Effectiveness of Narrative Therapy in Groups on Psychological Well-being and Distress of Iranian Women with Addicted Husbands

Mohammad Khodayarifard, Gholamreza Sohrabpour

Abstract


Background: This paper investigated the effectiveness of narrative therapy in groups on psychological well-being and distress among Iranian women with addicted husbands.

Methods: The research was an experimental study with pretest-posttest control group design along with follow-ups of one month and three months. The statistical population consisted of all the women with addicted husbands who referred to welfare and social service houses of district 10 in Tehran, Iran. Participants were forty-four persons who had mental health score lower than the mean of statistical society. They were selected using the voluntary sampling method, and were also randomly assigned to two groups, experimental and control. After the early loss, each group included twenty persons and was evaluated by Mental Health Inventory (MHI-28). The experimental group received 10 sessions of the group counseling. Data were analyzed with repeated measure ANOVA and Bonferroni post-hoc test.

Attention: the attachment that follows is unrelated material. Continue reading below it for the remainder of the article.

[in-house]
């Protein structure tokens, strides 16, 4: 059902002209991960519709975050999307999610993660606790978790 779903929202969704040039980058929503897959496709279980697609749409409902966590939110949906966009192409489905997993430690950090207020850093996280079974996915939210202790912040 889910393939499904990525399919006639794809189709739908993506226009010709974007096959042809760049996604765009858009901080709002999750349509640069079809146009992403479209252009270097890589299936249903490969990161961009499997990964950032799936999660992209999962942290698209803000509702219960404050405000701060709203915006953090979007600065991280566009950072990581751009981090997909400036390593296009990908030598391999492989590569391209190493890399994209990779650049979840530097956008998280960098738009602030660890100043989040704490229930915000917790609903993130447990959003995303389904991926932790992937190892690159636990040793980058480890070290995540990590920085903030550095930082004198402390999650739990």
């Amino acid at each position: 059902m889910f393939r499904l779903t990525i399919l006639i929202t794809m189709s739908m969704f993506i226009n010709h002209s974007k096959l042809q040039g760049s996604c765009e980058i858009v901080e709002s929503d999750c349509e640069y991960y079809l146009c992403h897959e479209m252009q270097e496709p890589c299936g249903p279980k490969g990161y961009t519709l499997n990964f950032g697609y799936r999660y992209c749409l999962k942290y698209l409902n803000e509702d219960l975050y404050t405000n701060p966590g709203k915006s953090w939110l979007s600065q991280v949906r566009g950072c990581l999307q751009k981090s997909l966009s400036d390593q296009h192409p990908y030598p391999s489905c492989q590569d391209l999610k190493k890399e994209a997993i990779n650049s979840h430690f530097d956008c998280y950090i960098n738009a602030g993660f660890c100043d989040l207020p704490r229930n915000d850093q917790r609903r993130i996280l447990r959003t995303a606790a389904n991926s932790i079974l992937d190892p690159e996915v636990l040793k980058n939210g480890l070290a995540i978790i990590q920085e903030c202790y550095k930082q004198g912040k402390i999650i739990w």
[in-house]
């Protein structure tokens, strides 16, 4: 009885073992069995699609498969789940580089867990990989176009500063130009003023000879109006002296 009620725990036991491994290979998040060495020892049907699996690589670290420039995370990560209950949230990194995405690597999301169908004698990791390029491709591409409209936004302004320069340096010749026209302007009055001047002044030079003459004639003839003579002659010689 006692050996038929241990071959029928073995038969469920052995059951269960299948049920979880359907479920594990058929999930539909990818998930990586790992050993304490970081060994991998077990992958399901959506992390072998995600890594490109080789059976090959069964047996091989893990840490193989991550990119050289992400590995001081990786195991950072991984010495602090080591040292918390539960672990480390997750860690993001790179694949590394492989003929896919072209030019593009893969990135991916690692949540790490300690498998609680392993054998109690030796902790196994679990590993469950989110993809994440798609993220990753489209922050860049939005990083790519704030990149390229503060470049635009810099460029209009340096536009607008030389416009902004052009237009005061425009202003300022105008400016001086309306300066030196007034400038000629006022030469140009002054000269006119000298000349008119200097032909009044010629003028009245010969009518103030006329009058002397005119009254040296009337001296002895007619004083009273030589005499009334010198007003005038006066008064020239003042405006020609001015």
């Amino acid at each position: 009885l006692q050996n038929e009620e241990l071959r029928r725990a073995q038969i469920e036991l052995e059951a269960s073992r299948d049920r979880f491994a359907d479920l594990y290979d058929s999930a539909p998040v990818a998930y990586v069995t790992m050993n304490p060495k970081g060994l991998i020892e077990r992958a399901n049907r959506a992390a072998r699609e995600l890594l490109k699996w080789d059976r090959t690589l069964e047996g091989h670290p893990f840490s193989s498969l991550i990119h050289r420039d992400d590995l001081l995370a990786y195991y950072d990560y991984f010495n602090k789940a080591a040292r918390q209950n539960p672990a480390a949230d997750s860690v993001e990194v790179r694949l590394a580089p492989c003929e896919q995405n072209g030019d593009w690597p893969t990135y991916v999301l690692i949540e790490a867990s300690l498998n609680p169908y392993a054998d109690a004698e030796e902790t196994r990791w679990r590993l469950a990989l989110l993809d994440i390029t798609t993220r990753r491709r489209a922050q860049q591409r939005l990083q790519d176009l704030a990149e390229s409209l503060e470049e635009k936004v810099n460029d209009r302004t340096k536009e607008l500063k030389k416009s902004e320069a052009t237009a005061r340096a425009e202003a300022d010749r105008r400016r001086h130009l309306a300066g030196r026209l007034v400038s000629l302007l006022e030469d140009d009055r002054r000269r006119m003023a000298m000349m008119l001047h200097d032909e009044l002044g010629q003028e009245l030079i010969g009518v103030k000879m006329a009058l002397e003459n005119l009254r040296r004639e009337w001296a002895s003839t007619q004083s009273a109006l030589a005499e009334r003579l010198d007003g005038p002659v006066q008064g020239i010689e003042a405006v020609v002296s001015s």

Findings: The results showed that psychological well-being of women who received the sessions of group counseling "narrative therapy" was improved significantly rather than those who did not received that (P < 0.001), and psychological distress of them was reduced significantly in comparison to the women who did not participated in the sessions (P < 0.001).

Conclusion: Based on these findings, it seems that narrative therapy in groups is effective in the promotion of psychological well-being of women with addicted husbands, and also could be effective in reducing their psychological distress. Therefore, it can be concluded that narrative therapy group interventions improve mental health of women with addicted husbands.


Keywords


Opium addiction; Distress; Well-being; Mental health; Narrative therapy

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